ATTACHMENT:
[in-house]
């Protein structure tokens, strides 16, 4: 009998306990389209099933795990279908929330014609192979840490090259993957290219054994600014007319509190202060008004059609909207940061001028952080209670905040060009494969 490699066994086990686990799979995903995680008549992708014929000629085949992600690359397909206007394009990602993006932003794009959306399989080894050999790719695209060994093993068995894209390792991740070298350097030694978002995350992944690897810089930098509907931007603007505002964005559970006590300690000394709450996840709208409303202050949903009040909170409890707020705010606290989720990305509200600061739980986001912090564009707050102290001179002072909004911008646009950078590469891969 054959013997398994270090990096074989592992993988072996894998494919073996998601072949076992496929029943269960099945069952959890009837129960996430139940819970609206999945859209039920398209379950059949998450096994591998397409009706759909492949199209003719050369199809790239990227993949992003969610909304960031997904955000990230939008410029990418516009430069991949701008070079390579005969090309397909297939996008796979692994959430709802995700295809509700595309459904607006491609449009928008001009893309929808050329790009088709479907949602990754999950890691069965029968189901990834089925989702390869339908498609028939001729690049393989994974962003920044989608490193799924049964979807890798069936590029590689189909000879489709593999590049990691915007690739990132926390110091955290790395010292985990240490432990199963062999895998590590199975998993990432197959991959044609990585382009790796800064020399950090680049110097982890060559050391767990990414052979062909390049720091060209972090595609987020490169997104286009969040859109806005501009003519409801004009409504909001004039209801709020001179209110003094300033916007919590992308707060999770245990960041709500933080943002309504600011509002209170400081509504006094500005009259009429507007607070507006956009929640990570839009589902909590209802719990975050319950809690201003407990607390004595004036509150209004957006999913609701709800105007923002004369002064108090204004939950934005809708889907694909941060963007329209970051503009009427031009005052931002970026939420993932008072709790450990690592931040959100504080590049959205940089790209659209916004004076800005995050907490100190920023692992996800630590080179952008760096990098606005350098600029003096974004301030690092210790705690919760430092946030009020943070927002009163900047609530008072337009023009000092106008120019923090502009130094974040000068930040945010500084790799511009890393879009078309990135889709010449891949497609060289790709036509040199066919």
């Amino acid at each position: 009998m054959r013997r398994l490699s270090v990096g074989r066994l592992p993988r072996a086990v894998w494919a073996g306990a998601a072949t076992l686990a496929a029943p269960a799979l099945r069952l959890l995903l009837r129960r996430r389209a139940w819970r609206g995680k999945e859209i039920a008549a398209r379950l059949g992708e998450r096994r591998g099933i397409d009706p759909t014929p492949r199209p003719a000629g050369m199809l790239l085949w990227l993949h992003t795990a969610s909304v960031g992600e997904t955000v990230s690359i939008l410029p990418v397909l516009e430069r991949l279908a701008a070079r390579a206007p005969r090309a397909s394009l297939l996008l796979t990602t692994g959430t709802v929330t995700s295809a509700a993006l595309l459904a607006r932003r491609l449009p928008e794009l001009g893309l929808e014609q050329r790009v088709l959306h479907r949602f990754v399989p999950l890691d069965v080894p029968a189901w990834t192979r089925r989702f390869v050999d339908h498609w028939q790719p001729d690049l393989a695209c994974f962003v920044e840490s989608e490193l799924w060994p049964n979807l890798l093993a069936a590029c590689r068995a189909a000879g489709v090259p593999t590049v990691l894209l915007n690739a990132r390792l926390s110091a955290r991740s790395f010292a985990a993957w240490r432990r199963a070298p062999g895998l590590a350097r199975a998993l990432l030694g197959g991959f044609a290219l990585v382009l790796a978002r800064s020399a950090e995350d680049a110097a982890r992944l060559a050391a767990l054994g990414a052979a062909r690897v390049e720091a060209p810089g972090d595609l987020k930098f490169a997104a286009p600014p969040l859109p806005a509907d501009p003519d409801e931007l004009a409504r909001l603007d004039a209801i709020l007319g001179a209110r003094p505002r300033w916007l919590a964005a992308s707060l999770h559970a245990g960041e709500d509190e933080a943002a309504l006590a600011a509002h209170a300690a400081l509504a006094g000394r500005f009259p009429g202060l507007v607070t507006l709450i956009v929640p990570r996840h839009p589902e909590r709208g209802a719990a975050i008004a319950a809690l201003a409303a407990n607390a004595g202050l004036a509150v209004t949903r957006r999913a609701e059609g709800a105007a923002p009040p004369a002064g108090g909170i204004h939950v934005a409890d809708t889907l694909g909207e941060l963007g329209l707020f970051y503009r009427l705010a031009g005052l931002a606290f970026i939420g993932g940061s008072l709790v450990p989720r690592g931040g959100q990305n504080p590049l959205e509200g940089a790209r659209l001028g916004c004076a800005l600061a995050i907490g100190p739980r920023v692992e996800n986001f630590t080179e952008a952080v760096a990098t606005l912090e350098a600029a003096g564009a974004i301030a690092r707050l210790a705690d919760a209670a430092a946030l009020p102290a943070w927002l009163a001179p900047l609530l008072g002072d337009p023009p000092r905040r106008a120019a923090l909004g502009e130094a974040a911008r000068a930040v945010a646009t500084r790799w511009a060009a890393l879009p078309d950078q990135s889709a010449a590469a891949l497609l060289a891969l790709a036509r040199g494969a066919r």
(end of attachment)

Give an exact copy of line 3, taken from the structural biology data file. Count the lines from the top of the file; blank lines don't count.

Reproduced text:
């Amino acid at each position: 009998m054959r013997r398994l490699s270090v990096g074989r066994l592992p993988r072996a086990v894998w494919a073996g306990a998601a072949t076992l686990a496929a029943p269960a799979l099945r069952l959890l995903l009837r129960r996430r389209a139940w819970r609206g995680k999945e859209i039920a008549a398209r379950l059949g992708e998450r096994r591998g099933i397409d009706p759909t014929p492949r199209p003719a000629g050369m199809l790239l085949w990227l993949h992003t795990a969610s909304v960031g992600e997904t955000v990230s690359i939008l410029p990418v397909l516009e430069r991949l279908a701008a070079r390579a206007p005969r090309a397909s394009l297939l996008l796979t990602t692994g959430t709802v929330t995700s295809a509700a993006l595309l459904a607006r932003r491609l449009p928008e794009l001009g893309l929808e014609q050329r790009v088709l959306h479907r949602f990754v399989p999950l890691d069965v080894p029968a189901w990834t192979r089925r989702f390869v050999d339908h498609w028939q790719p001729d690049l393989a695209c994974f962003v920044e840490s989608e490193l799924w060994p049964n979807l890798l093993a069936a590029c590689r068995a189909a000879g489709v090259p593999t590049v990691l894209l915007n690739a990132r390792l926390s110091a955290r991740s790395f010292a985990a993957w240490r432990r199963a070298p062999g895998l590590a350097r199975a998993l990432l030694g197959g991959f044609a290219l990585v382009l790796a978002r800064s020399a950090e995350d680049a110097a982890r992944l060559a050391a767990l054994g990414a052979a062909r690897v390049e720091a060209p810089g972090d595609l987020k930098f490169a997104a286009p600014p969040l859109p806005a509907d501009p003519d409801e931007l004009a409504r909001l603007d004039a209801i709020l007319g001179a209110r003094p505002r300033w916007l919590a964005a992308s707060l999770h559970a245990g960041e709500d509190e933080a943002a309504l006590a600011a509002h209170a300690a400081l509504a006094g000394r500005f009259p009429g202060l507007v607070t507006l709450i956009v929640p990570r996840h839009p589902e909590r709208g209802a719990a975050i008004a319950a809690l201003a409303a407990n607390a004595g202050l004036a509150v209004t949903r957006r999913a609701e059609g709800a105007a923002p009040p004369a002064g108090g909170i204004h939950v934005a409890d809708t889907l694909g909207e941060l963007g329209l707020f970051y503009r009427l705010a031009g005052l931002a606290f970026i939420g993932g940061s008072l709790v450990p989720r690592g931040g959100q990305n504080p590049l959205e509200g940089a790209r659209l001028g916004c004076a800005l600061a995050i907490g100190p739980r920023v692992e996800n986001f630590t080179e952008a952080v760096a990098t606005l912090e350098a600029a003096g564009a974004i301030a690092r707050l210790a705690d919760a209670a430092a946030l009020p102290a943070w927002l009163a001179p900047l609530l008072g002072d337009p023009p000092r905040r106008a120019a923090l909004g502009e130094a974040a911008r000068a930040v945010a646009t500084r790799w511009a060009a890393l879009p078309d950078q990135s889709a010449a590469a891949l497609l060289a891969l790709a036509r040199g494969a066919r």